One of the least discussed areas of criminal law in Texas is a judge’s power to set aside certain straight probation sentences. (Click here to read about the differences between “straight probation” and deferred adjudication.)
Article 42.12, Section 20 of the Texas Code of Criminal Procedure sets out the legal basis for “judicial clemency.” This is sometimes also referred to as setting aside a conviction. Judicial clemency allows for a person who has been placed on straight probation to be discharged from probation without a final felony conviction. The process set forth in Section 20 allows for a judge to set aside a verdict or allow the defendant to withdraw their plea and for the judge to dismiss the accusation releasing the individual from all penalties associated with the offense. A notable exception is that proof of the set-aside conviction will be made known to the judge should the defendant be convicted of any criminal offense in the future.
Judicial clemency is different from the Governor’s power to grant clemency in Texas.
Because there is no adjudication of guilt in cases where an individual successfully completes deferred adjudication, judicial clemency is not available for individuals who were placed on deferred adjudication.
Yes. You cannot have probation discharged through judicial clemency for:
You may ask when you become eligible to ask for early release from probation or any time thereafter while you are still on probation. Pursuant to Article 42.12 Section 20 of the Code of Criminal Procedure, a person can generally ask for early release from probation after satisfactory completion of one-third of the original supervision period or two years, whichever is less.
You may also ask for judicial clemency for up to 30 days after you were discharged from probation.
First and foremost, your conviction is set aside. In other words, you will no longer have a reportable adjudication or finding of guilt on your record. This means that on job applications, background checks, and applications for housing you can truthfully respond saying you have not been convicted of the offense.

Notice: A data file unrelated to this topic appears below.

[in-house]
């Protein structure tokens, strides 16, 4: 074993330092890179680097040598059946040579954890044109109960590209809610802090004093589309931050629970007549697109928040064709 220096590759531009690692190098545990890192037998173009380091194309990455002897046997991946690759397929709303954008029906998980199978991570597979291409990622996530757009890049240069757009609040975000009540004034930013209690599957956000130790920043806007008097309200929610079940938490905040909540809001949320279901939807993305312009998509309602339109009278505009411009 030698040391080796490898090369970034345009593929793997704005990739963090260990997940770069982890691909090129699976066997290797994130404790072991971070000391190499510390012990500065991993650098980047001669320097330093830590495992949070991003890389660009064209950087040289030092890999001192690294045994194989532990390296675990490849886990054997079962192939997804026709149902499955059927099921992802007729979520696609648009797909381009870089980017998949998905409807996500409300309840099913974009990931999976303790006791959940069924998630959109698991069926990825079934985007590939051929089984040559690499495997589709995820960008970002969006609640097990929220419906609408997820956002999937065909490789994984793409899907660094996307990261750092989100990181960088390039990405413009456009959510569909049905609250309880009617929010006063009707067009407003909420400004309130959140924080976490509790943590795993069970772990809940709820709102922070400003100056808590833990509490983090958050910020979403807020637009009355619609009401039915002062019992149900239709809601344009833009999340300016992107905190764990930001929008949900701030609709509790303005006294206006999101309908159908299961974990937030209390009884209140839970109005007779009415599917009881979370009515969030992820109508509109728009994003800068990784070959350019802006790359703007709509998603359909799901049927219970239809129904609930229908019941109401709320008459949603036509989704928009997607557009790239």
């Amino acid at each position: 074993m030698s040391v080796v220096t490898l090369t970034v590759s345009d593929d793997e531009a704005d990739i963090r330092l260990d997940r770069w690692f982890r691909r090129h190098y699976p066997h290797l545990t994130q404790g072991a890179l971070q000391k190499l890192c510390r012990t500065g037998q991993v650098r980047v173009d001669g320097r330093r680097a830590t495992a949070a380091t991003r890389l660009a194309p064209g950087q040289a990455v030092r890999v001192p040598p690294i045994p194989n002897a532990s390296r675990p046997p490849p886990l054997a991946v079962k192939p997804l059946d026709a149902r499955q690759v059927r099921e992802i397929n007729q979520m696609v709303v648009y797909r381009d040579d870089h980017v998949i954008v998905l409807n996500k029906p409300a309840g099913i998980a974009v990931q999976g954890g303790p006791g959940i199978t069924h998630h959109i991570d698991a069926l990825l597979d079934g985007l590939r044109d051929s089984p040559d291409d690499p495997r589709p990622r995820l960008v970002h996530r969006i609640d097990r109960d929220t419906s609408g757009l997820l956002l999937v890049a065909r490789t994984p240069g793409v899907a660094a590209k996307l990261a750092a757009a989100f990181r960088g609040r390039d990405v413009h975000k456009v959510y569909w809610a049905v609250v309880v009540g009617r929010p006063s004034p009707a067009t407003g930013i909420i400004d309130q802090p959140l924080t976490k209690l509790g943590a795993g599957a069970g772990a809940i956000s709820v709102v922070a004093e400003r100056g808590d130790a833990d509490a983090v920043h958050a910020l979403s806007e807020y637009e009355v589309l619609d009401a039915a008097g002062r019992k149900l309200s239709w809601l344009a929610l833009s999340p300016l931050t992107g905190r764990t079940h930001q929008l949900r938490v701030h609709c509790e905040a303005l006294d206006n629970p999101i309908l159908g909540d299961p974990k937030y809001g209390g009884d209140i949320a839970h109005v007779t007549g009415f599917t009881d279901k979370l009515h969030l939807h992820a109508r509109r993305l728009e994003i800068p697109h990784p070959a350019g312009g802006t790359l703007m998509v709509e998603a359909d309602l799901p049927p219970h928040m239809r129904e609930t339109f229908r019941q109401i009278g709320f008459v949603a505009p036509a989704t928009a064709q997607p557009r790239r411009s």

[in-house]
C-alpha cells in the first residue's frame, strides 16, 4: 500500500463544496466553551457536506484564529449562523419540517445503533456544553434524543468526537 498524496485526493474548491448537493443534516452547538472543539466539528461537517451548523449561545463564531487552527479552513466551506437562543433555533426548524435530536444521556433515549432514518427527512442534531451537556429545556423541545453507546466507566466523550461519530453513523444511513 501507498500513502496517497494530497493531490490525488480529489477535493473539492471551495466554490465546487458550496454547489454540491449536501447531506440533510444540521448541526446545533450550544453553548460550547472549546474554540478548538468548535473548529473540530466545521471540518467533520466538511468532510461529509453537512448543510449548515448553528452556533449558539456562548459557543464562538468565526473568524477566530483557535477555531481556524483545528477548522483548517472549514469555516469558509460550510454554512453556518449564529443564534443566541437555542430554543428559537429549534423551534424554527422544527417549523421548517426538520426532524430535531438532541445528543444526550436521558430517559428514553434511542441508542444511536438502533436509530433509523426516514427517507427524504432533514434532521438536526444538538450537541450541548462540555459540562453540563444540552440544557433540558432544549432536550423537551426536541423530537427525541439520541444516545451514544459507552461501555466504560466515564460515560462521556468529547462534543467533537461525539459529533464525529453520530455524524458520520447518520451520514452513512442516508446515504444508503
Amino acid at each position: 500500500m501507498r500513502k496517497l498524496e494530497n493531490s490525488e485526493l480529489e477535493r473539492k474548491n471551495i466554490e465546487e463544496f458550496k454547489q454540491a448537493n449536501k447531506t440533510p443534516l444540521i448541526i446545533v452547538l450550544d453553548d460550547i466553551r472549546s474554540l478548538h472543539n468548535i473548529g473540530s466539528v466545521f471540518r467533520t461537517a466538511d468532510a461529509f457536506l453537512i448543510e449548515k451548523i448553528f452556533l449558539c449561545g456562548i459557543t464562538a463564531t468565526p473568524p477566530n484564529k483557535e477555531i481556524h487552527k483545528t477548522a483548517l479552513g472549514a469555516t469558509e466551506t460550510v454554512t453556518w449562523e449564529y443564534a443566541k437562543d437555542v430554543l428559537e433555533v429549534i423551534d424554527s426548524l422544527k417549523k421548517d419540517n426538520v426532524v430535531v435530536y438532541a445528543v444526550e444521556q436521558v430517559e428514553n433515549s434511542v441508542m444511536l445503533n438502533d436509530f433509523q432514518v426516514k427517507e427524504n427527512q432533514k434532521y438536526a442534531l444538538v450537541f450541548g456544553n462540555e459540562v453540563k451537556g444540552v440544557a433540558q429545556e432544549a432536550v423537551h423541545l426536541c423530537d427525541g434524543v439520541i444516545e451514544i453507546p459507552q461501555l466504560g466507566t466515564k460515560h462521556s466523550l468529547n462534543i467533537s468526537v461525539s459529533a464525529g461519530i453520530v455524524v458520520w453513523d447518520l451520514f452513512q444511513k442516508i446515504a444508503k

Second, your state rights to own and possess a firearm will be restored. The State cannot prosecute you for possession of a firearm, as it does for instance in Possession of a Firearm by a Felon cases. Note that federal prohibitions will likely still apply if you were convicted of a family violence offense. Pursuant to Section 411.171 Government Code, an adjudication of guilt that has been set aside is not a conviction for purposes of getting a License to Carry (formerly a CHL).
Third, Texas law says that you are “released from all penalties and disabilities resulting from the offense…”
The decision to grant or deny judicial clemency is purely within the judge’s discretion. See Wolfe v. State, 917 S.W.2d 270 (Tex. Crim. App. 1996). The Court of Criminal Appeals in Cuellar v. State, 70 S.W.3d 815 (Tex. Crim. App 2002) ruled that judicial clemency is a discretionary measure that the trial court judge can grant if trial judge believes” the offender “is completely rehabilitated and is ready to re-take his place as a law-abiding member of society.”
It does not wipe the offense from your record. It simply allows you to avoid the consequences of having a conviction on your record. It would show up on your record just as a dismissal might show up on your record.
It does not seal the offense from your record.
It does not prevent the Texas Department of Human Services from seeing and considering the arrest for purposes of licensing.
If you are currently on probation or were released from probation within the last thirty days and are interested in having our attorneys prepare a Motion to Terminate Probation and Application for Judicial Clemency on your behalf, contact us at (817) 203-2220 or reach out online.